A-level Physics is difficult. If you don’t believe me, see my previous blog post “Mirror, Mirror on the wall, which is the hardest A-level subject of them all?”
Our current entry requirements to study A-level physics in the sixth form are a grade B in GCSE Maths and grade B in GCSE Physics (or grade B in Core & Additional Science). While at first these grades might seem reasonable to study a science at A-level, you need to remember that students only need to score between 45 & 50% of the marks in these GCSE papers to come out with a couple of grade Bs – a very worrying statistic!!
While we do set, and expect, our future Year 12 students to do work over the summer holidays (before starting in September), inevitably there are large gaps in their knowledge base that need to be plugged. During the first 6 weeks of the course we spend a great deal of time trying to get students up to speed, setting large quantities of homework along the way so students know what to expect from the outset. Even so, we have a very high drop out rate going from Year 12 into Year 13 (~50%) which is not unusual for all science A-level subjects. We have just started teaching the new (terminal) A-level science syllabus to our Y12 students which have even more content that last year, so 2015-16 is certainly going to be even more challenging than the previous year.
As such, it is my goal this year to identify problem Year 12 students early on in the academic year (those with lower than expected progress) and put intervention strategies in place for them before things become unrecoverable in the summer when our students sit their AS-level examinations.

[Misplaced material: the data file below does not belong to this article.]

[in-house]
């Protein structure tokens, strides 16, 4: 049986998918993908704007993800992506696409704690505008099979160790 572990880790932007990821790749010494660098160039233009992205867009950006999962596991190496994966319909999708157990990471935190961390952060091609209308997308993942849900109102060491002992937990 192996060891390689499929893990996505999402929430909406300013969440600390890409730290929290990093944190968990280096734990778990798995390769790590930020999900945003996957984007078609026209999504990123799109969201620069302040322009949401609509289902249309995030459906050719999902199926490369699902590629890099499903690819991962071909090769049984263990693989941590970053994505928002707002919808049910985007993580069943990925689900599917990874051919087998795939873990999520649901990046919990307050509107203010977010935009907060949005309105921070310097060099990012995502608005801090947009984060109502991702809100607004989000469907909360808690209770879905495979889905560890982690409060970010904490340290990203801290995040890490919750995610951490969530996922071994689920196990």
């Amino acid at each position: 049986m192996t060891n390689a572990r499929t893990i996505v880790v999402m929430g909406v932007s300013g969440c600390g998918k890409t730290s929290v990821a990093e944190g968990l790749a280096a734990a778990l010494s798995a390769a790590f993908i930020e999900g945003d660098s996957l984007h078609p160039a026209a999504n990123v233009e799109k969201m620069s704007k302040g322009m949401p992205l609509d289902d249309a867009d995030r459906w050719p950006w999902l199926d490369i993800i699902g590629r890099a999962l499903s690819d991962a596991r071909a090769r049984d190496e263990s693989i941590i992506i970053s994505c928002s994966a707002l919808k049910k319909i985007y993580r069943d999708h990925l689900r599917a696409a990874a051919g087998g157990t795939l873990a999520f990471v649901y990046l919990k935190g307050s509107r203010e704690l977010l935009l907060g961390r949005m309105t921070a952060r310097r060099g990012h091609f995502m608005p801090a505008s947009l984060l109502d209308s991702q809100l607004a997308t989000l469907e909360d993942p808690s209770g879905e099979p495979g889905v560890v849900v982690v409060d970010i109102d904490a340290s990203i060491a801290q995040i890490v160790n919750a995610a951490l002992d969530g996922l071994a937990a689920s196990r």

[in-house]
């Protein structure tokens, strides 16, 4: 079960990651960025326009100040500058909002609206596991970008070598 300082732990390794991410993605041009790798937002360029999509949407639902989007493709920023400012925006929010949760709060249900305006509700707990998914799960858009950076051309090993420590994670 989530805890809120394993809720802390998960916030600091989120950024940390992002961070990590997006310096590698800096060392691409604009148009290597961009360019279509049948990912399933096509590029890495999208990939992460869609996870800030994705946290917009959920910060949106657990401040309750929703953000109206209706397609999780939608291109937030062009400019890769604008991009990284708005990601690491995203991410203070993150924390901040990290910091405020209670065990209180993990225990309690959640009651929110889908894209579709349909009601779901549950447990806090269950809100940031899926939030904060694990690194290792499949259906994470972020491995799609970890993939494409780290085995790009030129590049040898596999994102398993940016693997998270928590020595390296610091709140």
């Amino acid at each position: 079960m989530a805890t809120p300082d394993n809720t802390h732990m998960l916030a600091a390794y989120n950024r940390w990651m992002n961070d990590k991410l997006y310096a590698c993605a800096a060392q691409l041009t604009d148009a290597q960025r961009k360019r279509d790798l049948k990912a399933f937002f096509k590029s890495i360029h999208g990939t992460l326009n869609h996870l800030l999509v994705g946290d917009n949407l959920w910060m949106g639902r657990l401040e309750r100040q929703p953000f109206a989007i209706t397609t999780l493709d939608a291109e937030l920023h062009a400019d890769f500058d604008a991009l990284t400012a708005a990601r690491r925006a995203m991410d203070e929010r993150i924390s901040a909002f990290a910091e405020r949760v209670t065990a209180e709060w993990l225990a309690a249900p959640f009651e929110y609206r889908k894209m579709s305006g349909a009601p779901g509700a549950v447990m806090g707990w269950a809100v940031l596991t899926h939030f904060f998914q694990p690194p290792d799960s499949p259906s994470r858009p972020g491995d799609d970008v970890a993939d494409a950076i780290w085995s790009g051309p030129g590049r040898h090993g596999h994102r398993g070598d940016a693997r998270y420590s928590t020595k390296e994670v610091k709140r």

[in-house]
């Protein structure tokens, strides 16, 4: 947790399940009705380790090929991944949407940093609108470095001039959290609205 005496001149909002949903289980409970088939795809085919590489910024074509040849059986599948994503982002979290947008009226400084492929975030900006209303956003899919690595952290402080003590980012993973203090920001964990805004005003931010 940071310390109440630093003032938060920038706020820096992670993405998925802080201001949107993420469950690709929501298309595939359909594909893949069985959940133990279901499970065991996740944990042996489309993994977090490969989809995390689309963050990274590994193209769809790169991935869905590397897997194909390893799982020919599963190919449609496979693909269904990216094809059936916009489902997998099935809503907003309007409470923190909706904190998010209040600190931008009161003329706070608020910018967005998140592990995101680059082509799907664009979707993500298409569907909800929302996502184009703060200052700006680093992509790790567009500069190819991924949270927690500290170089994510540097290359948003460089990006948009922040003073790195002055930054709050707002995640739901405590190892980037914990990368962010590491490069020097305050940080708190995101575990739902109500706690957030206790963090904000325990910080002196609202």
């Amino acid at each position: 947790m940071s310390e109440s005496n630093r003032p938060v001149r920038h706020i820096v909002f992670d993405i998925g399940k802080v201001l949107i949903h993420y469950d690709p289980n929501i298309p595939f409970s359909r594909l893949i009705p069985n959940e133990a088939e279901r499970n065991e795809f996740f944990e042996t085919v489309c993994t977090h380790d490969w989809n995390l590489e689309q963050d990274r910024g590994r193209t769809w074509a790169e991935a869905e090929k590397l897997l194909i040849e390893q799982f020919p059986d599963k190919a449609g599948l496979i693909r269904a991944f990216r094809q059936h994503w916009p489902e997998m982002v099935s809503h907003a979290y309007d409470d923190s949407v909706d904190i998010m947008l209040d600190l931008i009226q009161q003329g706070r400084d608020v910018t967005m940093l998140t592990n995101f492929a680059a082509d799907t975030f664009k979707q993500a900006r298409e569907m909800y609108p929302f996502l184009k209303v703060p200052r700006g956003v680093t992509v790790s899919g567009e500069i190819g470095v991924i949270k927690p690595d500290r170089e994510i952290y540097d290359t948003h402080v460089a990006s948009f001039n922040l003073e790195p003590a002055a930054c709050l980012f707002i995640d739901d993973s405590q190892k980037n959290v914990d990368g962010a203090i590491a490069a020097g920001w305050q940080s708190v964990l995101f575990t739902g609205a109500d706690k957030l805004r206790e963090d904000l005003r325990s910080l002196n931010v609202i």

Everyone likes a list…….so, here are my top 10 A-level Physics intervention strategies (in no particular order):
- Day one
Get to know your new Year 12 students, their strengths and their weaknesses. A great blog post by misslowephysics suggests getting all students to fill out an A-level questionnaire (see below).
The advantage of getting your students to fill this in is that you can immediately see if students are taking complementary A-level subjects (such as Chemistry, Maths, Further Maths) and which students are not. Straight away you will get a feel for which students may need more support from you at the outset. You also will get a good feeling for their confidence in mathematics – an essential skill for A-level physics (which is often overlooked by the students).
- Essential catch-up material
As mentioned previously, if students ‘just’ meet the entry criteria to study A-level physics, then they could be missing up to 50% of the prerequisite knowledge needed for the course. To this end I strongly encourage them to purchase (and read!)the following catch-up guides:-> Head Start to A-level Physics (£4.79), and
-> Essential Maths Skills for A-level Physics (£7.50), OR
-> Maths Skills for A-level Physics (£9.99)
- FREE Physics resources
Students often feel confused as to where to go if they need extra help and resources on the subject (in addition to their textbooks and physics teacher). To this end at the start of Year 12 we give each of the students the following letter:”Dear Y12 physicist,Welcome to A-level Physics! This course will be hard but extremely rewarding! In order for you to succeed in this course your physics teachers have put together some free resources for you to follow.
REMEMBER – for every hour spent in the classroom, you should spend AT LEAST another hour at home doing background reading, making extra notes AND completing questions from your textbook to check your understanding (answers in the back). This work is IN ADDITION to any homework set by your teachers.”
……the letter goes onto list all the free A-level physics stuff available on the web. Please click here for the most recent draft.
- Interactive ALPS spreadsheet